The Kübler-Ross’s Five Stages of Grief is widely applied. However, it is limited in helping us better understand grief. Here are some reasons why this model may not be an accurate representation of the grieving process (Stroebe, Schut & Boerner, 2017):

  • Individuals who are terminally-ill do not grieve similarly to bereaved individuals.
  • The categorisation of grief into five sequential stages is too prescriptive and often inaccurate. Strictly following the model can place undue expectations on bereaved individuals on how they should be grieving.
  • Moreover, the experience of grief can be incredibly complex. Naturally, bereaved individuals grieve in their own unique ways that are not accounted for in this model.
  • Not to mention that cultural differences and environmental factors (eg social support) of a bereaved individual will also change the grieving process for them. In essence, bereaved individuals can experience emotional reactions that fluctuate across time.

Kübler-Ross’s Five Stages of Grief is unable account for individual differences in grieving. Mental health practitioners are generally not advised to use it. You may find that your experience of grieving is not accurately captured in this model. This is a normal occurrence and not a cause for concern. The way in which you process grief and move through the grieving process is unique to you.

Other Models of Grief

There are more accurate models of grief that have been proposed in place of Kübler-Ross’s Five Stages of Grief. One such model is the Dual-process Model of Grieving (Stroebe & Schut, 1999). This model proposes that bereaved individuals move back and forth between grieving the loss and preparing for life without the deceased. Both processes facilitate normal grieving.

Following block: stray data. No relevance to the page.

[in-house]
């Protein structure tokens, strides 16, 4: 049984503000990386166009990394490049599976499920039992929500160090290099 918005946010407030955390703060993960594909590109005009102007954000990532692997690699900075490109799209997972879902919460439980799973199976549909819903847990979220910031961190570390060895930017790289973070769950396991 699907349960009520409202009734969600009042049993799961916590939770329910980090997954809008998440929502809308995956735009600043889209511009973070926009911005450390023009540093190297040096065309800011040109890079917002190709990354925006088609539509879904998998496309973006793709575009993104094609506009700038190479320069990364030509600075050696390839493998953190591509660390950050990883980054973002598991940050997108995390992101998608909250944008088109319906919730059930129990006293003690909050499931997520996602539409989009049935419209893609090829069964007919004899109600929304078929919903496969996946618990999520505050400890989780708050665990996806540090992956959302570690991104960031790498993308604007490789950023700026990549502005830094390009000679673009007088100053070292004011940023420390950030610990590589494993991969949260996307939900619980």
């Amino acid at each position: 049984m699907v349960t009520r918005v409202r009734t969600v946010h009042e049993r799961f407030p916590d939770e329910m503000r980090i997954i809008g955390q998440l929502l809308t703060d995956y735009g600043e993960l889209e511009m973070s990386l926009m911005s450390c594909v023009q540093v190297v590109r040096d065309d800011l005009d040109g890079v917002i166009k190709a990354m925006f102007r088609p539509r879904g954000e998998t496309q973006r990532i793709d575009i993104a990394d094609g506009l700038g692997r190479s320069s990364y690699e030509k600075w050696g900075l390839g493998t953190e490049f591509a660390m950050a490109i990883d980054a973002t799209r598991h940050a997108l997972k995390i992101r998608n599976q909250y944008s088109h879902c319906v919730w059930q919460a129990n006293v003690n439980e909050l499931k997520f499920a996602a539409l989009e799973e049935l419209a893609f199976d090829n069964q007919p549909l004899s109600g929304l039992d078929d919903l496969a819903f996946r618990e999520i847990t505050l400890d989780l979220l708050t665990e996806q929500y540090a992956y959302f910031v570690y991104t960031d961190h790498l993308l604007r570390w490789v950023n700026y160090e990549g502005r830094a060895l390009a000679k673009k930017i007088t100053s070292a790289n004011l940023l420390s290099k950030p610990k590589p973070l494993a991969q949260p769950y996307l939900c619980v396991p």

It also suggests that both confrontation and avoidance of loss are adaptive parts of the grieving process. The back and forth momentum continues until bereavement is completed.

Over the whole grieving process, a person’s relationship with the deceased changes form (U.S. Department of Veterans Affairs, 2021). This can be an adaptive way of coping with loss. It involves the concept of continuing bonds, where bereaved individuals retain their connection to the deceased individual and acknowledge the impact that the latter had on their lives.

It allows bereaved individuals to recognise their loss while not being debilitated by it (The Professional People Development, 2020). This can look like “talking” to a deceased individual at their grave. While the deceased is no longer around, bereaved individuals can still tap into memories about their presence.

Join our newsletter

Latest mental health insights, tips and news delivered to your inbox monthly

What Does Grief Do to Your Body?

Grief can harm our physical body. Since grief is a stress reaction, it can have debilitating impact on our health (U.S. Department of Veterans Affairs, 2021). Due to the changes in stress hormones, bereaved individuals can experience a weakened immunity. This can lead to some of the physical effects of grieving as listed above. Also, grief has been found to result in worse overall health for the bereaved (Romm, 2014). It can aggravate physical pain, increase blood pressure and blood clots. Furthermore, grief can place an individual at a higher risk of having a heart attack.

When we are aware of what grief does to our body, it reminds us to nourish our body with quality care. This includes being more aware of our physiological changes while grieving. It can mean going for more regular health check-ups and consulting a doctor about difficult physical symptoms.

Grief is a stress reaction and it can take a toll on us physically.

How Long Does Grief Last After a Death?

The duration of grieving will naturally differ for each individual. There is generally no standard “normal” timeframe in which a person is expected to grieve. The grieving process is very personal and based on many individual factors.

Some studies have attempted to provide a rough gauge for how long bereaved individuals experience more intense grief reactions. A study showed that grief reactions generally peaked around 2 to 4 months (Prigerson & Maciejewski, 2018). This includes emotions such as sadness, yearning and anger. The reactions gradually declined over a course of 2 years. Also, over this period, acceptance of loss gradually increased.